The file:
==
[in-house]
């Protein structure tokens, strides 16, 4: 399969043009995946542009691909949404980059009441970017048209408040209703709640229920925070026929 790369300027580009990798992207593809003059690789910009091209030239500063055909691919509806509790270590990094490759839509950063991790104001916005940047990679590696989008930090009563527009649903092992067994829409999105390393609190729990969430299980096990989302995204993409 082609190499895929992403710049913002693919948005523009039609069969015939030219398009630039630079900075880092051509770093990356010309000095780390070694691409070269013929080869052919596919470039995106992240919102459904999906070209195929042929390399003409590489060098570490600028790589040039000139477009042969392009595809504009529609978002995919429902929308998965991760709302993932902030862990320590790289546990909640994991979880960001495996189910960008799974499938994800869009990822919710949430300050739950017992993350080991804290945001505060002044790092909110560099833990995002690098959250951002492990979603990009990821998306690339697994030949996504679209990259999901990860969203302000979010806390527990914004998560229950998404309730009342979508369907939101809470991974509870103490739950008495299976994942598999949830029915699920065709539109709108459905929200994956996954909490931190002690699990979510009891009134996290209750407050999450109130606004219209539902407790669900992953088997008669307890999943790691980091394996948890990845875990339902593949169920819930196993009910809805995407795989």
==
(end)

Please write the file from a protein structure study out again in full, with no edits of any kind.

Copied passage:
[in-house]
């Protein structure tokens, strides 16, 4: 399969043009995946542009691909949404980059009441970017048209408040209703709640229920925070026929 790369300027580009990798992207593809003059690789910009091209030239500063055909691919509806509790270590990094490759839509950063991790104001916005940047990679590696989008930090009563527009649903092992067994829409999105390393609190729990969430299980096990989302995204993409 082609190499895929992403710049913002693919948005523009039609069969015939030219398009630039630079900075880092051509770093990356010309000095780390070694691409070269013929080869052919596919470039995106992240919102459904999906070209195929042929390399003409590489060098570490600028790589040039000139477009042969392009595809504009529609978002995919429902929308998965991760709302993932902030862990320590790289546990909640994991979880960001495996189910960008799974499938994800869009990822919710949430300050739950017992993350080991804290945001505060002044790092909110560099833990995002690098959250951002492990979603990009990821998306690339697994030949996504679209990259999901990860969203302000979010806390527990914004998560229950998404309730009342979508369907939101809470991974509870103490739950008495299976994942598999949830029915699920065709539109709108459905929200994956996954909490931190002690699990979510009891009134996290209750407050999450109130606004219209539902407790669900992953088997008669307890999943790691980091394996948890990845875990339902593949169920819930196993009910809805995407795989």